Vitamin D and BP in African Americans

March 21, 2013

A study titled “Effect of Vitamin D Supplementation on Blood Pressure in Blacks” has shown that vitamin D supplementation significantly yet modestly lowered systolic blood pressure in a group of African Americans.

 

A study titled “Effect of Vitamin D Supplementation on Blood Pressure in Blacks” has shown that vitamin D supplementation significantly yet modestly lowered systolic blood pressure in a group of African Americans.

In the study, 283 black patients with a median age of 51 were randomized into a 4-arm, double-blind trial for 3 months of placebo, 1000, 2000, or 4000 IUs of cholecalciferol per day.

The research took place during 2 winters from 2008 to 2010.

At baseline, 3 months, and 6 months, systolic and diastolic pressure and 25-hydroxyvitamin D were measured. The 3-month follow-up was completed in 250 participants (88%). The difference in systolic pressure between baseline and 3 months was +1.7 mm Hg for those receiving placebo, −0.66 mm Hg for 1000 U/d, −3.4 mm Hg for 2000 U/d, and −4.0 mm Hg for 4000 U/d of cholecalciferol (−1.4 mm Hg for each additional 1000 U/d of cholecalciferol; P=0.04).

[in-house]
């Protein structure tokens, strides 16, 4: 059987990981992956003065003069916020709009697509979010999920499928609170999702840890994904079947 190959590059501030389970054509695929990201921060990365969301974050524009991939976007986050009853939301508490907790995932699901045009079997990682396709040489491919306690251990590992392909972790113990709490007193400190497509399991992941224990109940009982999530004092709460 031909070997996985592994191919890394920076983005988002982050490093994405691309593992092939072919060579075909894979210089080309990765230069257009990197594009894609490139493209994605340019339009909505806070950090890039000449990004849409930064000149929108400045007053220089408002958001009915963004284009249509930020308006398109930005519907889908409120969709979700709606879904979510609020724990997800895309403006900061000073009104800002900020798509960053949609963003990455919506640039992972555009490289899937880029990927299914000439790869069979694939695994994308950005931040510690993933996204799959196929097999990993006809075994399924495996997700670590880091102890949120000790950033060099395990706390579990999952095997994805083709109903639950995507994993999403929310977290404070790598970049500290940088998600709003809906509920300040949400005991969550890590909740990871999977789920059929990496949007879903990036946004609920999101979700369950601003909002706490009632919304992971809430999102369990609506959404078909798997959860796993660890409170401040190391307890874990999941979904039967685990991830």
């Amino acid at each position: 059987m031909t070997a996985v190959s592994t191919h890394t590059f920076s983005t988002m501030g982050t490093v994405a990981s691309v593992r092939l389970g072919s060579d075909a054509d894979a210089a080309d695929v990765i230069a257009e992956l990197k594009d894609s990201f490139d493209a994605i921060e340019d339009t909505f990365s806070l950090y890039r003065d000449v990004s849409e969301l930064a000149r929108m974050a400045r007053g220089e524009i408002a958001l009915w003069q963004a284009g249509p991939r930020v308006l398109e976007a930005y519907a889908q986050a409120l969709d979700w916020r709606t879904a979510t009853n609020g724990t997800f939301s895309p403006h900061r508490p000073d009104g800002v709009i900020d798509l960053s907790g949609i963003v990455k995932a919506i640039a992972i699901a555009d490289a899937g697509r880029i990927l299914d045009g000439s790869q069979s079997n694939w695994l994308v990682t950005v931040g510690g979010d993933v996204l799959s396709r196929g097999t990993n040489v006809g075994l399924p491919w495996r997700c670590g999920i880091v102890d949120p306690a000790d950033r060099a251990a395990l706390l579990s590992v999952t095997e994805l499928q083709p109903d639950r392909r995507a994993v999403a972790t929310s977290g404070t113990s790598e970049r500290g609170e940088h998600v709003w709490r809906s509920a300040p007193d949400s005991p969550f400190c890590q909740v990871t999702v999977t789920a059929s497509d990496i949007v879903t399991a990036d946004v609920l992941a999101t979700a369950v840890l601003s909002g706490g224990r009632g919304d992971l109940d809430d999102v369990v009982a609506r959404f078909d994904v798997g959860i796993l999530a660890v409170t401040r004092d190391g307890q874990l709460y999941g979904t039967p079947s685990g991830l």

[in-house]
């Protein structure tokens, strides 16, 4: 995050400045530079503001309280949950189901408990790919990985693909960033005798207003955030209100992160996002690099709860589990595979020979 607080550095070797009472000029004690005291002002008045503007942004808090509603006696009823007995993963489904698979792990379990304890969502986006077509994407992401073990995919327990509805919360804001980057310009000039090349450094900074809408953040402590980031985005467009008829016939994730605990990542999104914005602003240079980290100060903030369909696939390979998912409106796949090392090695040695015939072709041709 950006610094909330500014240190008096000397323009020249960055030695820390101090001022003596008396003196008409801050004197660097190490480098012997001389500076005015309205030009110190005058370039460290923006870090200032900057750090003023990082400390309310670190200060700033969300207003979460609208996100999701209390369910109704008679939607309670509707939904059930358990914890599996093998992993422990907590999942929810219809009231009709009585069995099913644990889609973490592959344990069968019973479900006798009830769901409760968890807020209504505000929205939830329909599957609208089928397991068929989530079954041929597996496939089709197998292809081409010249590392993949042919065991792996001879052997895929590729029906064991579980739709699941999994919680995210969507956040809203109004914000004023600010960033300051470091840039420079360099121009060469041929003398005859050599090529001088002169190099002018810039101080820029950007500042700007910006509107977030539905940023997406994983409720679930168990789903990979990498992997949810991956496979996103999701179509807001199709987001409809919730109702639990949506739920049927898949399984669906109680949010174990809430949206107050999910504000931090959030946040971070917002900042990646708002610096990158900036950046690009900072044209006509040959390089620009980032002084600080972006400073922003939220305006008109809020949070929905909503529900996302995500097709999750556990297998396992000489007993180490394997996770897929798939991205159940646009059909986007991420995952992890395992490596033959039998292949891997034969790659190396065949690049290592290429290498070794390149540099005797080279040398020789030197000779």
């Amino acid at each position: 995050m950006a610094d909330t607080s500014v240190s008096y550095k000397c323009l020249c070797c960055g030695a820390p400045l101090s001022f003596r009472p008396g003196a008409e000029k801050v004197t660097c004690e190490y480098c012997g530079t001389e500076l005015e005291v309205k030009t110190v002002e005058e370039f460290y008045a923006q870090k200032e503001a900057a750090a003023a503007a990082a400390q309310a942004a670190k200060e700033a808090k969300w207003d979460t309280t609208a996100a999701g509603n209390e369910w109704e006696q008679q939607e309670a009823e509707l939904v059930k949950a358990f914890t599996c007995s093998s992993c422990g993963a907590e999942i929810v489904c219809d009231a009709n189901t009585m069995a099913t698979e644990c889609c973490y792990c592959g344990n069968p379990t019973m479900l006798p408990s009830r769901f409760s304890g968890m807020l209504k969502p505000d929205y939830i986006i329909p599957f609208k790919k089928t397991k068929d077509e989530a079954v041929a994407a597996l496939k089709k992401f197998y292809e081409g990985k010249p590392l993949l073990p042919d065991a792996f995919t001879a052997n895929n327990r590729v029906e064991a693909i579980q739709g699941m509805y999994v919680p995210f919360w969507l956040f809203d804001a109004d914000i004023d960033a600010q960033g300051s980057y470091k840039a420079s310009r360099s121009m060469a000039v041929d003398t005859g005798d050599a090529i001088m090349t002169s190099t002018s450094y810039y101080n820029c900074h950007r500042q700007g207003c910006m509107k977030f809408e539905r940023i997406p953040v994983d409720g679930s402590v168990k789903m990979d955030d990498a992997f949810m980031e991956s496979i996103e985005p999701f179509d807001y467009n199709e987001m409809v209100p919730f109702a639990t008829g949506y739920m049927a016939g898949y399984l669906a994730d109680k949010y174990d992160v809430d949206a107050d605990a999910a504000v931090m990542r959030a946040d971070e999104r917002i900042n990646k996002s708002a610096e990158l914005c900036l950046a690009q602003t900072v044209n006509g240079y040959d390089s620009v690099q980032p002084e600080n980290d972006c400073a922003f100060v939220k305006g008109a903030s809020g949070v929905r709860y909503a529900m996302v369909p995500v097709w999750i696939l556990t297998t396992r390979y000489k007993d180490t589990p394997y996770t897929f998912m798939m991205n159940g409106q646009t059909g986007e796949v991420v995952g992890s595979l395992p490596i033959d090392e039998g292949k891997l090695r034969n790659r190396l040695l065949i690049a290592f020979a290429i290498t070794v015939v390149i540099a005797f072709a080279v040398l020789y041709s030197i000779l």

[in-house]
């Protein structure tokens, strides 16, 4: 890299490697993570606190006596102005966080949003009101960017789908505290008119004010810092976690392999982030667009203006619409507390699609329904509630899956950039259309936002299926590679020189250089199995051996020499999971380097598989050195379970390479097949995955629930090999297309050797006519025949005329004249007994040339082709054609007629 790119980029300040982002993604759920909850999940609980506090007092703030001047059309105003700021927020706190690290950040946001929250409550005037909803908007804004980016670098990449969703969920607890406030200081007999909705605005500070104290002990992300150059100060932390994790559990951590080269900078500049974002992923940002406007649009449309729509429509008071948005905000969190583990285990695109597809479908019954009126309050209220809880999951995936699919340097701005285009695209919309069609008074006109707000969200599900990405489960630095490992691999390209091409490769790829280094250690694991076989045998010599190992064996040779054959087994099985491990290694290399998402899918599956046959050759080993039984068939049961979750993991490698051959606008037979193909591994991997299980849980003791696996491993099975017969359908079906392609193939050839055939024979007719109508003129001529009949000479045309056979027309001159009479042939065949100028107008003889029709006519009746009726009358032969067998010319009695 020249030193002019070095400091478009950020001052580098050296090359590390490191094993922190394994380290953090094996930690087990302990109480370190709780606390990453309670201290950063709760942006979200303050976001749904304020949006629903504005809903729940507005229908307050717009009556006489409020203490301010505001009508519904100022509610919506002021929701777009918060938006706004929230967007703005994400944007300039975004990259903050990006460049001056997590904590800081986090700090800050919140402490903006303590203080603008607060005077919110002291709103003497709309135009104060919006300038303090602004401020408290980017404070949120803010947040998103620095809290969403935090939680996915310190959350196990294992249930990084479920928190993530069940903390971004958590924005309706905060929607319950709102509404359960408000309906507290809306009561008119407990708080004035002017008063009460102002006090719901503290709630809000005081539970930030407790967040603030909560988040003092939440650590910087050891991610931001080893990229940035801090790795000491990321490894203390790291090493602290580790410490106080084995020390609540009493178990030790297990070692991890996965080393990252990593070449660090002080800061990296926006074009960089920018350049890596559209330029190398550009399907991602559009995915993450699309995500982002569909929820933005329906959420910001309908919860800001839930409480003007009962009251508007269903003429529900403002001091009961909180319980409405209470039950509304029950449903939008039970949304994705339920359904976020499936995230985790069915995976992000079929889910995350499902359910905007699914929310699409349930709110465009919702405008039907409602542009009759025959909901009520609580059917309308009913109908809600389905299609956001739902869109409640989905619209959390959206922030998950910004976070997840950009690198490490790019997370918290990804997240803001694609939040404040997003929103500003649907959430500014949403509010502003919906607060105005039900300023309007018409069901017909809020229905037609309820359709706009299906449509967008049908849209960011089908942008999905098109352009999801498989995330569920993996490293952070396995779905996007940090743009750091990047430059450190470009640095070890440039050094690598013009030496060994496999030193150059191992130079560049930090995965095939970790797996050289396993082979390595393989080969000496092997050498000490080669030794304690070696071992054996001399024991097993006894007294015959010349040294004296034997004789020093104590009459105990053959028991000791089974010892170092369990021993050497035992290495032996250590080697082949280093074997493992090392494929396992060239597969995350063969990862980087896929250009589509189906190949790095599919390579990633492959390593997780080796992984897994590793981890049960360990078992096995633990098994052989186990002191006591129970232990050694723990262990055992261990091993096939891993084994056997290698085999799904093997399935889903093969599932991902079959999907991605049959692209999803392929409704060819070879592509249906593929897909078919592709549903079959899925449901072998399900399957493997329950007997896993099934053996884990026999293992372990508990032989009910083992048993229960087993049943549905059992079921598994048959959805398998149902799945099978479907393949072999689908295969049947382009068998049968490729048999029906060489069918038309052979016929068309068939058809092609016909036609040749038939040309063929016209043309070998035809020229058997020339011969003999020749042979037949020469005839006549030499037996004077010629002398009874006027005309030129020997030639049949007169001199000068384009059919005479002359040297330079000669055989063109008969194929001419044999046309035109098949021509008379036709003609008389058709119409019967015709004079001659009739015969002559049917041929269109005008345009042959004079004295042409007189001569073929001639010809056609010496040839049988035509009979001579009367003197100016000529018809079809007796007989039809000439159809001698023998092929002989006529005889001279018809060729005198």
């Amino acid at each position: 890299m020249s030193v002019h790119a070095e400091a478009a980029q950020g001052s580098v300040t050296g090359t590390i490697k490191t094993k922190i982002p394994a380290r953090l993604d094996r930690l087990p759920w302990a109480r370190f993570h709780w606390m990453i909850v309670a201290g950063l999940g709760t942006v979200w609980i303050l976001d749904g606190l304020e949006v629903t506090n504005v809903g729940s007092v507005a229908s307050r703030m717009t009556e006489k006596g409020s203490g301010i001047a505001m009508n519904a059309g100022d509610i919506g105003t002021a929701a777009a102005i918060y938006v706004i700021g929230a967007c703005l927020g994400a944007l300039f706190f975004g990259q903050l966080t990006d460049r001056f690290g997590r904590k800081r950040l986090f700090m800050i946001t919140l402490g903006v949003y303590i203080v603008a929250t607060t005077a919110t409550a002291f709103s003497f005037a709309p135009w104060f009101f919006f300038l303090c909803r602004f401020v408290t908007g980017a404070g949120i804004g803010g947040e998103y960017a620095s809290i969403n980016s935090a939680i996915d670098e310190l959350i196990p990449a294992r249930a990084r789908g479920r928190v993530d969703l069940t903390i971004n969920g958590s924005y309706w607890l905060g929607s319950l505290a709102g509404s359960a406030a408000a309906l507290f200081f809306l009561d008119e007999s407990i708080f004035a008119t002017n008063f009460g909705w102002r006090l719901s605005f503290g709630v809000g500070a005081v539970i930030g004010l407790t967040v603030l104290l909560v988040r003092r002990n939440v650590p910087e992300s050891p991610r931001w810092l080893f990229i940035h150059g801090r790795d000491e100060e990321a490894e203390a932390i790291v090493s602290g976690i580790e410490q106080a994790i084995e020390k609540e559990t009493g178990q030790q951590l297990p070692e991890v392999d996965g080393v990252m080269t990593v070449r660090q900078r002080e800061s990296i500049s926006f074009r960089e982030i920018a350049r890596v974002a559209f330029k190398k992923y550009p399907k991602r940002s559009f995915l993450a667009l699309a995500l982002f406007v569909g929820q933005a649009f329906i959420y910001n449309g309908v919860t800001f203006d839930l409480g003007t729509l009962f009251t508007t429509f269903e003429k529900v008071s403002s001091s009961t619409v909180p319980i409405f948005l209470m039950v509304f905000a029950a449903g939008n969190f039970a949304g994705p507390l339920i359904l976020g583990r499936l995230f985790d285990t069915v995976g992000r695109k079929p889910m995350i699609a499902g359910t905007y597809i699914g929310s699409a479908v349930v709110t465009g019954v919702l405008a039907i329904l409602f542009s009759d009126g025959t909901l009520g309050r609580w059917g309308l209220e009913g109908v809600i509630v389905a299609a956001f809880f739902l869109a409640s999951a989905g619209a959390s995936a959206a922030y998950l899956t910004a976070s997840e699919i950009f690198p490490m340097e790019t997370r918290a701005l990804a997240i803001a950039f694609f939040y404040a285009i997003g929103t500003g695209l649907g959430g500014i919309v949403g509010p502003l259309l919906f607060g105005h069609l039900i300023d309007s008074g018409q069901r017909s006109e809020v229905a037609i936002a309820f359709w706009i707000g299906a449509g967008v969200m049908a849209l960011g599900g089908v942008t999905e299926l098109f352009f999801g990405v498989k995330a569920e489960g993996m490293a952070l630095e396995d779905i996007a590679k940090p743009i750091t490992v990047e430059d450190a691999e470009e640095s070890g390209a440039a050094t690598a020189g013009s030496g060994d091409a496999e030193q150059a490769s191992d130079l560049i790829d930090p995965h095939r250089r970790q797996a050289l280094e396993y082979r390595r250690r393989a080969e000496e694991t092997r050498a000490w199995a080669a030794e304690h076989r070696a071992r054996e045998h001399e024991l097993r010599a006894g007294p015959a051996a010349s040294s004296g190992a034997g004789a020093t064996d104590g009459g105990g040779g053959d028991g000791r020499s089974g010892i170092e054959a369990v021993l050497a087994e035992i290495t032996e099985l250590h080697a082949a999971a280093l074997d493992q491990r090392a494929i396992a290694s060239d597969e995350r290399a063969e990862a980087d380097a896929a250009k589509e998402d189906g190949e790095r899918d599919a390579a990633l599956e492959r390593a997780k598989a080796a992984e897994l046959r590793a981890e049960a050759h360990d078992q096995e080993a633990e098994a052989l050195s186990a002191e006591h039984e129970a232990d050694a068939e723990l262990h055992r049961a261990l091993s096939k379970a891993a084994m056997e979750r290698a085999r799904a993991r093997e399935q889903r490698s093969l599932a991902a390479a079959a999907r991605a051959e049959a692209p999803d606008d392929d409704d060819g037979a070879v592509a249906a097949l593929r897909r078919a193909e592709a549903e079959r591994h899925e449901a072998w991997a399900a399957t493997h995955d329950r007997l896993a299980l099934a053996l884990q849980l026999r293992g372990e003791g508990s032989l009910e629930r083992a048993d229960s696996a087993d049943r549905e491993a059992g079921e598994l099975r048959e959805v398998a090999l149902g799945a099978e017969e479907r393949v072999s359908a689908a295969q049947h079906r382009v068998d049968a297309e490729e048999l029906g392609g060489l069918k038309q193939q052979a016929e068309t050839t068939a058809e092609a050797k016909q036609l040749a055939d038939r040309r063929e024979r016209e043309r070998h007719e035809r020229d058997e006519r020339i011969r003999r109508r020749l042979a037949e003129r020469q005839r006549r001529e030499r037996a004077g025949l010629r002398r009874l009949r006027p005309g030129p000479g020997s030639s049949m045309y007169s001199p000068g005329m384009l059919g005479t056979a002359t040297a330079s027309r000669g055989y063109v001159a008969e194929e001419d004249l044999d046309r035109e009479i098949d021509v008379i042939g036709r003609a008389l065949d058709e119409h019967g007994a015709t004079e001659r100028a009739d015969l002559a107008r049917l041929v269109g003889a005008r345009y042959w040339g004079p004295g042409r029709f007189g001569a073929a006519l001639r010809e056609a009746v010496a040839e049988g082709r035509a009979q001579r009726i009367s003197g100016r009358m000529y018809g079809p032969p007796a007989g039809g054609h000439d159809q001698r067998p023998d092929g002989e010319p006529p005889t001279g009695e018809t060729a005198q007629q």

For each 1-ng/mL increase in plasma 25-hydroxyvitamin D, there was a significant 0.2-mm Hg reduction in systolic pressure (P=0.02). There was no effect of cholecalciferol supplementation on diastolic pressure (P=0.37).

In an American Heart Association press release, the lead author of the study, John P. Forma, MD, MSc, commented, "Although this needs to be studied further, the greater prevalence of vitamin D deficiency among African-Americans may explain in part some of the racial disparity in blood pressure." Dr. Forman is an assistant professor of medicine in the Renal Division and Kidney Clinical Research Institute at Brigham and Women's Hospital in Boston, Mass. The study appeared in a recent issue of the journal Hypertension.